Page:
The huge, McSweeney’s-published, John Sayles novel A Moment in the Sun has been getting great reviews. It’s now out. Also new this week is China Mieville’s Embassytown, reviewed here today; Paul Theroux’s exploration of the genre of travel writing, The Tao of Travel; prizewinning Nigerian author Helon Habila’s new novel Oil on Water; and A Day in the Life of a Smiling Woman, the complete stories of Margaret Drabble, recently written up by Joyce Carol Oates in the New Yorker. New in paperback are a pair of Millions Hall of Famers, Emma Donoghue’s Room and Justin Cronin’s The Passage.
Over at Words Without Borders, Marguerite Feitlowitz writes on teaching the art of literary translation. As she puts it, “Bringing texts from one place to another, from one tongue, context, history, and human body to another, is itself a political act. We can tell the history of the world through the history of when major texts have been translated—and where, why, and by whom.” Pair with this Millions piece on literary translators at work.
“[C]an we finally be bold and listen to the artists and the outsiders and the radicals and the freaks and the avant-garde and the base and the youth and the anarchists and all those who don’t want to do business as usual with the limousine liberalism of both the elite Democrats and Republicans? Can we listen to the dreamers instead of the doubters?” Pulitzer Prize-winning novelist Viet Thanh Nguyen has some big, important questions in The Los Angeles Times.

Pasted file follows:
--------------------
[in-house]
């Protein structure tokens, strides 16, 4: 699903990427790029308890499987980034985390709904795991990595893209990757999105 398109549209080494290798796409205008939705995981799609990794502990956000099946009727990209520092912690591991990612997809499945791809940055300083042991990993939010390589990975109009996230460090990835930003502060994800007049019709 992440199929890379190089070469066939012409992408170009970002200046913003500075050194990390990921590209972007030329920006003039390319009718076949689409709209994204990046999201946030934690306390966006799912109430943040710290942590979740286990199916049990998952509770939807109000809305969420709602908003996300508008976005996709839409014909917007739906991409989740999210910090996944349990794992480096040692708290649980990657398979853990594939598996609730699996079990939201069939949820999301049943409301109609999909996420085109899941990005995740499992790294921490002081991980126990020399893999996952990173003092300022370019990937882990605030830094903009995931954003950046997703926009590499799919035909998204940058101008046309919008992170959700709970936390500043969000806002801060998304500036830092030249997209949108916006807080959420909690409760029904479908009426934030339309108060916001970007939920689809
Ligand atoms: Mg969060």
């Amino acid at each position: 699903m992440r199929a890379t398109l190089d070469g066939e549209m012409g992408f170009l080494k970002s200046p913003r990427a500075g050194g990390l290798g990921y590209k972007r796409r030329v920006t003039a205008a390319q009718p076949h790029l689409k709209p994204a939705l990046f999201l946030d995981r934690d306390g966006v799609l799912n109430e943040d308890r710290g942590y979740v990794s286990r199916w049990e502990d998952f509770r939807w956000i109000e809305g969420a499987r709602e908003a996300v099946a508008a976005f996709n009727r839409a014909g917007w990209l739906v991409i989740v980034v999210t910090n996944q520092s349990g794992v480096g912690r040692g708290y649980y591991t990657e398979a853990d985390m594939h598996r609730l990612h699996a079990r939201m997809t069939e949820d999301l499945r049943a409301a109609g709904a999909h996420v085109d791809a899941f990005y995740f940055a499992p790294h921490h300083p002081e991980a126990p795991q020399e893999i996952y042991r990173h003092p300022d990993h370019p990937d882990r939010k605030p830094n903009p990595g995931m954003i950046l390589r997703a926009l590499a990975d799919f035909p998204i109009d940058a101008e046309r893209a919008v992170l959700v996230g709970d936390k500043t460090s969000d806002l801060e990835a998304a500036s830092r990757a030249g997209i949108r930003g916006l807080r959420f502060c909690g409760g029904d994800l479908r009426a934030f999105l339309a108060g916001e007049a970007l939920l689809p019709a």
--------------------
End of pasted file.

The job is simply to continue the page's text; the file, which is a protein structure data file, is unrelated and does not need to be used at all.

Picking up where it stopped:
Need to know how to tell if someone is or is not dead? How to leave a party gracefully? How to avoid the plague? Luckily the writers of the Middle Ages had a how-to book for everything, even if that advice does include killing bed bugs by “Spread[ing] Gun-powder, beaten small, about the crevices of your bedstead” and then lighting it.
After heavy rains exacerbated a mold problem in two dorms and made some students sick, St. Mary’s College of Maryland has 240 students living aboard the Sea Voyager, a cruise ship about the length of a football field now docked at the school’s southern Maryland campus.
After moving to Brooklyn, Sabine Heinlein spent a year trying to learn English, a task which left the native German speaker “close to aphasic” after a few months. Eventually, she met up with another recent immigrant, who enlisted her for help in a sprawling art project: a collection of words from each language spoken in New York City. At The Hairpin, she writes about her experience.